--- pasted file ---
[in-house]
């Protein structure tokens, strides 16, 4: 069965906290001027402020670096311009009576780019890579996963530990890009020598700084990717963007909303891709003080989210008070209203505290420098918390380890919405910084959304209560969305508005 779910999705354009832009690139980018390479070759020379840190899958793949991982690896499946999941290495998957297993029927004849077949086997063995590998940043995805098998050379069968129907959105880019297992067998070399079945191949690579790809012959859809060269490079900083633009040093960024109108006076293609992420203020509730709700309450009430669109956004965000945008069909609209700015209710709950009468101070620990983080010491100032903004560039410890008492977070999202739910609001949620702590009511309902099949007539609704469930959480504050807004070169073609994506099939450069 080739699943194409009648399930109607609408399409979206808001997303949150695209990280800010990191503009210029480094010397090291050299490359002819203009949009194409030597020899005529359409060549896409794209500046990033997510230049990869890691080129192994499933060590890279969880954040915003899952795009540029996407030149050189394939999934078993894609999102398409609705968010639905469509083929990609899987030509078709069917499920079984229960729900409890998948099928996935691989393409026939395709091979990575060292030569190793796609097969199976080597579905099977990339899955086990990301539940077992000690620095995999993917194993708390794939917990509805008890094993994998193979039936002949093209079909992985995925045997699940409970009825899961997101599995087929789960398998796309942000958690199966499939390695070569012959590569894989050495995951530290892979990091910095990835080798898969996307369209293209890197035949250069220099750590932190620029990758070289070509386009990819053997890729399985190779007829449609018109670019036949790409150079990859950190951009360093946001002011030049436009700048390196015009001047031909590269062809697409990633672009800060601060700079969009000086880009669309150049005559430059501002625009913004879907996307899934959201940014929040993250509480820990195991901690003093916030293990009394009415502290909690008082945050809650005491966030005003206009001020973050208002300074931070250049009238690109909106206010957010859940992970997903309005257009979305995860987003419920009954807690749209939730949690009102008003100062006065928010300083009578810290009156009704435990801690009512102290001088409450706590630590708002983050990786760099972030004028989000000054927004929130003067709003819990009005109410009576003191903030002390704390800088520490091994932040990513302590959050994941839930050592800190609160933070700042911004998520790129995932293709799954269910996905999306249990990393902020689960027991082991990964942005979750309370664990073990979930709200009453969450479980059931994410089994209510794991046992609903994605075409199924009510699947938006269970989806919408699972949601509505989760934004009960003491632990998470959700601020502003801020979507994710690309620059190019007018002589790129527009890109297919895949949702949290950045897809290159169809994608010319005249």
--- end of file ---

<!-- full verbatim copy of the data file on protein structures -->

[in-house]
């Protein structure tokens, strides 16, 4: 069965906290001027402020670096311009009576780019890579996963530990890009020598700084990717963007909303891709003080989210008070209203505290420098918390380890919405910084959304209560969305508005 779910999705354009832009690139980018390479070759020379840190899958793949991982690896499946999941290495998957297993029927004849077949086997063995590998940043995805098998050379069968129907959105880019297992067998070399079945191949690579790809012959859809060269490079900083633009040093960024109108006076293609992420203020509730709700309450009430669109956004965000945008069909609209700015209710709950009468101070620990983080010491100032903004560039410890008492977070999202739910609001949620702590009511309902099949007539609704469930959480504050807004070169073609994506099939450069 080739699943194409009648399930109607609408399409979206808001997303949150695209990280800010990191503009210029480094010397090291050299490359002819203009949009194409030597020899005529359409060549896409794209500046990033997510230049990869890691080129192994499933060590890279969880954040915003899952795009540029996407030149050189394939999934078993894609999102398409609705968010639905469509083929990609899987030509078709069917499920079984229960729900409890998948099928996935691989393409026939395709091979990575060292030569190793796609097969199976080597579905099977990339899955086990990301539940077992000690620095995999993917194993708390794939917990509805008890094993994998193979039936002949093209079909992985995925045997699940409970009825899961997101599995087929789960398998796309942000958690199966499939390695070569012959590569894989050495995951530290892979990091910095990835080798898969996307369209293209890197035949250069220099750590932190620029990758070289070509386009990819053997890729399985190779007829449609018109670019036949790409150079990859950190951009360093946001002011030049436009700048390196015009001047031909590269062809697409990633672009800060601060700079969009000086880009669309150049005559430059501002625009913004879907996307899934959201940014929040993250509480820990195991901690003093916030293990009394009415502290909690008082945050809650005491966030005003206009001020973050208002300074931070250049009238690109909106206010957010859940992970997903309005257009979305995860987003419920009954807690749209939730949690009102008003100062006065928010300083009578810290009156009704435990801690009512102290001088409450706590630590708002983050990786760099972030004028989000000054927004929130003067709003819990009005109410009576003191903030002390704390800088520490091994932040990513302590959050994941839930050592800190609160933070700042911004998520790129995932293709799954269910996905999306249990990393902020689960027991082991990964942005979750309370664990073990979930709200009453969450479980059931994410089994209510794991046992609903994605075409199924009510699947938006269970989806919408699972949601509505989760934004009960003491632990998470959700601020502003801020979507994710690309620059190019007018002589790129527009890109297919895949949702949290950045897809290159169809994608010319005249």